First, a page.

By Dr. Leslie Carr
I love the Internet. I love the freedom and the power it gives me as a business owner. I can share my ideas with the world by blogging. I can see my clients on Skype when I travel. I’ve created business partnerships with Twitter DMs. No joke.
But you know what I don’t like about it? Feeling constantly chained to my email, as though I’m expected to always be available. And the feeling that, at any given moment, someone can give me something to do just by sending me a message, or the thought that anyone could feel slighted by me because I didn’t text them back quickly enough. Is your favorite position in bed the one that’s closest to the outlet?
When did things get to be this way?
When the Internet first burst onto the scene, we were given a lot of false promises. We were told we’d be able to “work less” because things would be “more efficient.”
Because it seems to me like we’re all just working more — more hours, greater output, higher expectations. We’re all buried under a seemingly never-ending list of things to do, to follow up on, to keep track of.
I don’t know about you, but I get burned out. Something about my brain sometimes feels … fried.
And the thing that breaks my heart about it all is that I know how good it feels for life to not be that way. You know that feeling of going on a walk in the woods and truly being there? Not feeling pulled by the inescapable notion that there’s something to be done, but truly being there? The feeling of snuggling with someone you love, the sensation of touch on your skin — it can feel electric.
Do you enjoy it as much as you used to? Or is your favorite position in bed the one that’s closer to the outlet so that you can keep your smartphone plugged in while you’re reading?
There are scientific reasons that life in the real world feels so good — and we can talk about this in a number of different ways. First, powering down and being in the present activates the parasympathetic nervous system, which is a fancy way of saying “the relaxation response.”
Plus, touch from someone you love — even a good IRL conversation — releases the neuropeptide oxytocin. We call it “the bonding hormone” because it makes us feel close to people. Oxytocin is neurochemical love.
We desperately need to be talking about this. As a community, as a culture, we’re in need of an intervention.
But you know what we get from digital technology? Dopamine. The same neurotransmitter that’s released when a person does cocaine. So, it feels good in the moment — let’s not kid ourselves — but where does it get us?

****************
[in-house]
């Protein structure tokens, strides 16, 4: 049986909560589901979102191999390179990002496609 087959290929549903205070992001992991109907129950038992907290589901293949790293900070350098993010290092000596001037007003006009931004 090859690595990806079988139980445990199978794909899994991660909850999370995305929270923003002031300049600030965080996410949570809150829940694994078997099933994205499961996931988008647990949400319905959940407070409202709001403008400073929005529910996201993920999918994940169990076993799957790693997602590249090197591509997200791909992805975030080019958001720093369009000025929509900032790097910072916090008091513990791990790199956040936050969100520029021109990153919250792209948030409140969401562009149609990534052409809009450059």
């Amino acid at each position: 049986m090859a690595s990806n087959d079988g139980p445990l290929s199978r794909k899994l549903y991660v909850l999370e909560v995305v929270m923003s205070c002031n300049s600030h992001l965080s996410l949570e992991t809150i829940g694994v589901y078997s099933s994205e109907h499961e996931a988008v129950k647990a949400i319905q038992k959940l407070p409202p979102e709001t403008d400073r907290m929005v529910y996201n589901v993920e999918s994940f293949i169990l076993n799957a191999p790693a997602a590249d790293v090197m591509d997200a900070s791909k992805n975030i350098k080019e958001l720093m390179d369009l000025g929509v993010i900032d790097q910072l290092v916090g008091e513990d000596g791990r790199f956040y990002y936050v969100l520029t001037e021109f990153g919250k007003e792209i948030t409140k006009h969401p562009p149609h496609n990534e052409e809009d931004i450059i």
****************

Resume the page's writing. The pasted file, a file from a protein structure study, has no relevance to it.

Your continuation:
It gets us to the point of addiction, to where it’s late at night and we’re clicking various apps over and over again, looking for new news. We all know we’ve been there — even those of us who are older, who should know better, who meditate or at least try to. No one is immune.
The thing that worries me the most is that I don’t see this getting better anytime soon. In fact, I think it’s only getting worse, which is why we desperately need to be talking about this. As a community, as a culture, we’re in need of an intervention.
Because we all know where things are headed, but it doesn’t need to be this way.
Because of something called neuroplasticity, our brains are designed to adapt to the environment. Our brains get better at anything we do a lot. So if we’re on the Internet perpetually, our brains start to crave that kind of stimulation all the time. But we can also train our brains to do the opposite: To be present with ourselves and with others, to think more deeply, to be self-reflective, to live in the moment.
To really live in the moment.
It may not always seem like it matters that much, whether we’re sitting with someone and actually present versus mainlining URLs — but it does. All of this online behavior is changing our brains and making it harder for us to pay attention, to follow through on long-term projects, to become the people we want to become.
So I, for one, want to have this conversation. Are you with me?
For more on how to transform your approach to technology, check out my new course, How To Overcome Everyday Anxiety & Have A Healthy Relationship With Technology.
Photo Credit: Stocksy
Dr. Leslie Carr is a licensed clinical psychologist (PSY 25306)